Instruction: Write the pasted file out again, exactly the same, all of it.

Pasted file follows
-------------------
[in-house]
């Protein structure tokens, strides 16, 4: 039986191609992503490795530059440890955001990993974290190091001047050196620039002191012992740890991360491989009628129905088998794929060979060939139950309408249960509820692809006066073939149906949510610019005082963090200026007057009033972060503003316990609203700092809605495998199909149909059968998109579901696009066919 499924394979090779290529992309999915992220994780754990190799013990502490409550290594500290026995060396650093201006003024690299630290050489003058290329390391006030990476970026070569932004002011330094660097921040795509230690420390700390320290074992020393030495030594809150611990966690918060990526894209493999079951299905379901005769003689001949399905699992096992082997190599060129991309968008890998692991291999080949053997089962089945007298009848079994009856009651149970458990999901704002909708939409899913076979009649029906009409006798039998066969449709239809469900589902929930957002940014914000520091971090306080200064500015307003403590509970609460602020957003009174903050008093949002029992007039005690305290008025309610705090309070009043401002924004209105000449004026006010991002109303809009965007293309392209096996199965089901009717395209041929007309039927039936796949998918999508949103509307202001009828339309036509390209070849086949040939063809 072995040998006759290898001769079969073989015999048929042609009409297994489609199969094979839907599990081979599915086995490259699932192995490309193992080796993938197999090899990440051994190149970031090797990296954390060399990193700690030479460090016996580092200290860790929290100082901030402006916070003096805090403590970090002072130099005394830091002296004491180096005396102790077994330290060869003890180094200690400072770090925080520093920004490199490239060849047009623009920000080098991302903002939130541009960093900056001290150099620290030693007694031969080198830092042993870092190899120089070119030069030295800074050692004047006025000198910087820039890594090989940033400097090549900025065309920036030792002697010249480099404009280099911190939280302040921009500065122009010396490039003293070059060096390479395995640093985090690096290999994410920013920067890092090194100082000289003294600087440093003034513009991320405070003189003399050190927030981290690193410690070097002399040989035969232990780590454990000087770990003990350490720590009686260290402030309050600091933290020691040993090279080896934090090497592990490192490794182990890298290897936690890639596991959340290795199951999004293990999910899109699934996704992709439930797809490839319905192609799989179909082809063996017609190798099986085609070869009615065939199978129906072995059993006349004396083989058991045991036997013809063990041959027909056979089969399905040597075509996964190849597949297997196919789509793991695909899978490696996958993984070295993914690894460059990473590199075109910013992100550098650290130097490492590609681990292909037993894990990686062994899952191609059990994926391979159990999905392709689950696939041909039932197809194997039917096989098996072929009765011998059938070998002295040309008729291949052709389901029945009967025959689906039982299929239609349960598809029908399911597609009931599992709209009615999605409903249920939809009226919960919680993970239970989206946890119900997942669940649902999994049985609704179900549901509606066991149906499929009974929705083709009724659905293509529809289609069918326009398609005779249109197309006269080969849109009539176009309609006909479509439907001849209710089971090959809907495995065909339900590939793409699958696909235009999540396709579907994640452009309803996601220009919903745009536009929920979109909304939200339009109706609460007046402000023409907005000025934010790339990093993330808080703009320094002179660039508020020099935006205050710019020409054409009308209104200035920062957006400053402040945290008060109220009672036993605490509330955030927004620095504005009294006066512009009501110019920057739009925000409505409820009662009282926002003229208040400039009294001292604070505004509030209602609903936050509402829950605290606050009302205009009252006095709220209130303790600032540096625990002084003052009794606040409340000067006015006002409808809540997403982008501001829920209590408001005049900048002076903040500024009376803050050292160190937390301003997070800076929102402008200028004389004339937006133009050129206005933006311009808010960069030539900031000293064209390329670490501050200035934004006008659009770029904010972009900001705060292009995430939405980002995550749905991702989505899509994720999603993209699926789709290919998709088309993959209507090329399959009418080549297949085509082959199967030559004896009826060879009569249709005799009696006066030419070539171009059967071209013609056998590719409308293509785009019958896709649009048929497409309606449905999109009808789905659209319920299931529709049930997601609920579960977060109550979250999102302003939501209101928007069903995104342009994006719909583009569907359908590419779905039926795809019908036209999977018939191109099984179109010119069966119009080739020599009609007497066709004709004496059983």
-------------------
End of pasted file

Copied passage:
[in-house]
């Protein structure tokens, strides 16, 4: 039986191609992503490795530059440890955001990993974290190091001047050196620039002191012992740890991360491989009628129905088998794929060979060939139950309408249960509820692809006066073939149906949510610019005082963090200026007057009033972060503003316990609203700092809605495998199909149909059968998109579901696009066919 499924394979090779290529992309999915992220994780754990190799013990502490409550290594500290026995060396650093201006003024690299630290050489003058290329390391006030990476970026070569932004002011330094660097921040795509230690420390700390320290074992020393030495030594809150611990966690918060990526894209493999079951299905379901005769003689001949399905699992096992082997190599060129991309968008890998692991291999080949053997089962089945007298009848079994009856009651149970458990999901704002909708939409899913076979009649029906009409006798039998066969449709239809469900589902929930957002940014914000520091971090306080200064500015307003403590509970609460602020957003009174903050008093949002029992007039005690305290008025309610705090309070009043401002924004209105000449004026006010991002109303809009965007293309392209096996199965089901009717395209041929007309039927039936796949998918999508949103509307202001009828339309036509390209070849086949040939063809 072995040998006759290898001769079969073989015999048929042609009409297994489609199969094979839907599990081979599915086995490259699932192995490309193992080796993938197999090899990440051994190149970031090797990296954390060399990193700690030479460090016996580092200290860790929290100082901030402006916070003096805090403590970090002072130099005394830091002296004491180096005396102790077994330290060869003890180094200690400072770090925080520093920004490199490239060849047009623009920000080098991302903002939130541009960093900056001290150099620290030693007694031969080198830092042993870092190899120089070119030069030295800074050692004047006025000198910087820039890594090989940033400097090549900025065309920036030792002697010249480099404009280099911190939280302040921009500065122009010396490039003293070059060096390479395995640093985090690096290999994410920013920067890092090194100082000289003294600087440093003034513009991320405070003189003399050190927030981290690193410690070097002399040989035969232990780590454990000087770990003990350490720590009686260290402030309050600091933290020691040993090279080896934090090497592990490192490794182990890298290897936690890639596991959340290795199951999004293990999910899109699934996704992709439930797809490839319905192609799989179909082809063996017609190798099986085609070869009615065939199978129906072995059993006349004396083989058991045991036997013809063990041959027909056979089969399905040597075509996964190849597949297997196919789509793991695909899978490696996958993984070295993914690894460059990473590199075109910013992100550098650290130097490492590609681990292909037993894990990686062994899952191609059990994926391979159990999905392709689950696939041909039932197809194997039917096989098996072929009765011998059938070998002295040309008729291949052709389901029945009967025959689906039982299929239609349960598809029908399911597609009931599992709209009615999605409903249920939809009226919960919680993970239970989206946890119900997942669940649902999994049985609704179900549901509606066991149906499929009974929705083709009724659905293509529809289609069918326009398609005779249109197309006269080969849109009539176009309609006909479509439907001849209710089971090959809907495995065909339900590939793409699958696909235009999540396709579907994640452009309803996601220009919903745009536009929920979109909304939200339009109706609460007046402000023409907005000025934010790339990093993330808080703009320094002179660039508020020099935006205050710019020409054409009308209104200035920062957006400053402040945290008060109220009672036993605490509330955030927004620095504005009294006066512009009501110019920057739009925000409505409820009662009282926002003229208040400039009294001292604070505004509030209602609903936050509402829950605290606050009302205009009252006095709220209130303790600032540096625990002084003052009794606040409340000067006015006002409808809540997403982008501001829920209590408001005049900048002076903040500024009376803050050292160190937390301003997070800076929102402008200028004389004339937006133009050129206005933006311009808010960069030539900031000293064209390329670490501050200035934004006008659009770029904010972009900001705060292009995430939405980002995550749905991702989505899509994720999603993209699926789709290919998709088309993959209507090329399959009418080549297949085509082959199967030559004896009826060879009569249709005799009696006066030419070539171009059967071209013609056998590719409308293509785009019958896709649009048929497409309606449905999109009808789905659209319920299931529709049930997601609920579960977060109550979250999102302003939501209101928007069903995104342009994006719909583009569907359908590419779905039926795809019908036209999977018939191109099984179109010119069966119009080739020599009609007497066709004709004496059983």